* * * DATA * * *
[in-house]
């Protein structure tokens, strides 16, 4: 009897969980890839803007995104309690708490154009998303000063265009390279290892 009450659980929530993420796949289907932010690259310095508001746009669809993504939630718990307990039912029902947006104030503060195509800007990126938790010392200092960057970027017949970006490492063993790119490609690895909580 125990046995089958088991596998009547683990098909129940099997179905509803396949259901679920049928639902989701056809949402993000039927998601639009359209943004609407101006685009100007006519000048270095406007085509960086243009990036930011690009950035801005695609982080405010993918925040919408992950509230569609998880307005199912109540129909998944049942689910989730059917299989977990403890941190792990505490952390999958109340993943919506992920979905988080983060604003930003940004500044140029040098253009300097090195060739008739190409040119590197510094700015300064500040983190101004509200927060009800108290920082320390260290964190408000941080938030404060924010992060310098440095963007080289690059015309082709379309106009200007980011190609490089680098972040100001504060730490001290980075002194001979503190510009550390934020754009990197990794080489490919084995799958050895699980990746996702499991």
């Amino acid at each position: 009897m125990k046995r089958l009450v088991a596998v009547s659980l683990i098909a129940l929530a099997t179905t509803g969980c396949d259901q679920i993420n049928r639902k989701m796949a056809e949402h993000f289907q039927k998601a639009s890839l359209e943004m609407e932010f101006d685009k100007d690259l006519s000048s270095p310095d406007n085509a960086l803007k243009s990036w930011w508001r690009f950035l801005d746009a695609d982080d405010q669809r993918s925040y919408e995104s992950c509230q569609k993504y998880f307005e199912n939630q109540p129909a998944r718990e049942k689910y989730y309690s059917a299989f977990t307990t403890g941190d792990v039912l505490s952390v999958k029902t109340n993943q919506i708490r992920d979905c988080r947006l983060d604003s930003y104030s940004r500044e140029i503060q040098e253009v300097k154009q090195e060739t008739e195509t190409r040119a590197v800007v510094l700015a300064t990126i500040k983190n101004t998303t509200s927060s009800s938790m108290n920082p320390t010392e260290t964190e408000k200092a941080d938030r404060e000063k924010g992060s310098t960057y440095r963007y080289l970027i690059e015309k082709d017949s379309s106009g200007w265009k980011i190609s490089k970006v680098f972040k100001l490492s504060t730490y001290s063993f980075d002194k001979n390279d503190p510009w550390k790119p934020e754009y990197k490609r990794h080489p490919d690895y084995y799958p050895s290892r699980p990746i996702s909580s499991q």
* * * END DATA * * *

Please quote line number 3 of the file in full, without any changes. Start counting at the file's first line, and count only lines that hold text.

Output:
């Amino acid at each position: 009897m125990k046995r089958l009450v088991a596998v009547s659980l683990i098909a129940l929530a099997t179905t509803g969980c396949d259901q679920i993420n049928r639902k989701m796949a056809e949402h993000f289907q039927k998601a639009s890839l359209e943004m609407e932010f101006d685009k100007d690259l006519s000048s270095p310095d406007n085509a960086l803007k243009s990036w930011w508001r690009f950035l801005d746009a695609d982080d405010q669809r993918s925040y919408e995104s992950c509230q569609k993504y998880f307005e199912n939630q109540p129909a998944r718990e049942k689910y989730y309690s059917a299989f977990t307990t403890g941190d792990v039912l505490s952390v999958k029902t109340n993943q919506i708490r992920d979905c988080r947006l983060d604003s930003y104030s940004r500044e140029i503060q040098e253009v300097k154009q090195e060739t008739e195509t190409r040119a590197v800007v510094l700015a300064t990126i500040k983190n101004t998303t509200s927060s009800s938790m108290n920082p320390t010392e260290t964190e408000k200092a941080d938030r404060e000063k924010g992060s310098t960057y440095r963007y080289l970027i690059e015309k082709d017949s379309s106009g200007w265009k980011i190609s490089k970006v680098f972040k100001l490492s504060t730490y001290s063993f980075d002194k001979n390279d503190p510009w550390k790119p934020e754009y990197k490609r990794h080489p490919d690895y084995y799958p050895s290892r699980p990746i996702s909580s499991q």